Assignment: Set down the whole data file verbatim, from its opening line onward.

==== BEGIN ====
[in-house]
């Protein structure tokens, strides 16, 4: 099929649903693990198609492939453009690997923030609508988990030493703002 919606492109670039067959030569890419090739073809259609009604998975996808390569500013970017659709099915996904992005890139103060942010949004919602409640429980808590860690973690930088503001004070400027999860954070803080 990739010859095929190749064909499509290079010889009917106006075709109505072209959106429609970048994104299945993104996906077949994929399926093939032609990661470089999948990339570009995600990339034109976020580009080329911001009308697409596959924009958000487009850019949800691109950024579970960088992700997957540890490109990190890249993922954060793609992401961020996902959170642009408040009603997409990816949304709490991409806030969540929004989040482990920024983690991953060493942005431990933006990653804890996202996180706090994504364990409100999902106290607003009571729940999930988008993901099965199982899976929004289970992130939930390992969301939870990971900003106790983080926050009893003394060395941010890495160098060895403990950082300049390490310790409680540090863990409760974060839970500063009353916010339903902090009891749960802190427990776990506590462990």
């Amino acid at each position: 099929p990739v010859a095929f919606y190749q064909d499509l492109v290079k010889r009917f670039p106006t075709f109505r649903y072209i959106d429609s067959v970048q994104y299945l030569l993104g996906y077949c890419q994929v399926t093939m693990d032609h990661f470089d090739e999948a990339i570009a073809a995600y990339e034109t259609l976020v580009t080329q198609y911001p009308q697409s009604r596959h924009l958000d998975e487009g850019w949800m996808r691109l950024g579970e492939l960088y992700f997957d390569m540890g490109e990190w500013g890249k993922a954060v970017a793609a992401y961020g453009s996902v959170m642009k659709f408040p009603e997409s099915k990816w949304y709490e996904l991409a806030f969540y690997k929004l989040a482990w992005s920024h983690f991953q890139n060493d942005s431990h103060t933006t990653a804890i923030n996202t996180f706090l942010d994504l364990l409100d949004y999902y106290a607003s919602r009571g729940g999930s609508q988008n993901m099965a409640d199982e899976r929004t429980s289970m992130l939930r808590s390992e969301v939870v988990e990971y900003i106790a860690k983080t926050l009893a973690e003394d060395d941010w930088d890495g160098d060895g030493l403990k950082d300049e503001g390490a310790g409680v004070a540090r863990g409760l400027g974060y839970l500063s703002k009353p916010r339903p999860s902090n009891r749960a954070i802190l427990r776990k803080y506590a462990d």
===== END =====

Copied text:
[in-house]
């Protein structure tokens, strides 16, 4: 099929649903693990198609492939453009690997923030609508988990030493703002 919606492109670039067959030569890419090739073809259609009604998975996808390569500013970017659709099915996904992005890139103060942010949004919602409640429980808590860690973690930088503001004070400027999860954070803080 990739010859095929190749064909499509290079010889009917106006075709109505072209959106429609970048994104299945993104996906077949994929399926093939032609990661470089999948990339570009995600990339034109976020580009080329911001009308697409596959924009958000487009850019949800691109950024579970960088992700997957540890490109990190890249993922954060793609992401961020996902959170642009408040009603997409990816949304709490991409806030969540929004989040482990920024983690991953060493942005431990933006990653804890996202996180706090994504364990409100999902106290607003009571729940999930988008993901099965199982899976929004289970992130939930390992969301939870990971900003106790983080926050009893003394060395941010890495160098060895403990950082300049390490310790409680540090863990409760974060839970500063009353916010339903902090009891749960802190427990776990506590462990």
């Amino acid at each position: 099929p990739v010859a095929f919606y190749q064909d499509l492109v290079k010889r009917f670039p106006t075709f109505r649903y072209i959106d429609s067959v970048q994104y299945l030569l993104g996906y077949c890419q994929v399926t093939m693990d032609h990661f470089d090739e999948a990339i570009a073809a995600y990339e034109t259609l976020v580009t080329q198609y911001p009308q697409s009604r596959h924009l958000d998975e487009g850019w949800m996808r691109l950024g579970e492939l960088y992700f997957d390569m540890g490109e990190w500013g890249k993922a954060v970017a793609a992401y961020g453009s996902v959170m642009k659709f408040p009603e997409s099915k990816w949304y709490e996904l991409a806030f969540y690997k929004l989040a482990w992005s920024h983690f991953q890139n060493d942005s431990h103060t933006t990653a804890i923030n996202t996180f706090l942010d994504l364990l409100d949004y999902y106290a607003s919602r009571g729940g999930s609508q988008n993901m099965a409640d199982e899976r929004t429980s289970m992130l939930r808590s390992e969301v939870v988990e990971y900003i106790a860690k983080t926050l009893a973690e003394d060395d941010w930088d890495g160098d060895g030493l403990k950082d300049e503001g390490a310790g409680v004070a540090r863990g409760l400027g974060y839970l500063s703002k009353p916010r339903p999860s902090n009891r749960a954070i802190l427990r776990k803080y506590a462990d």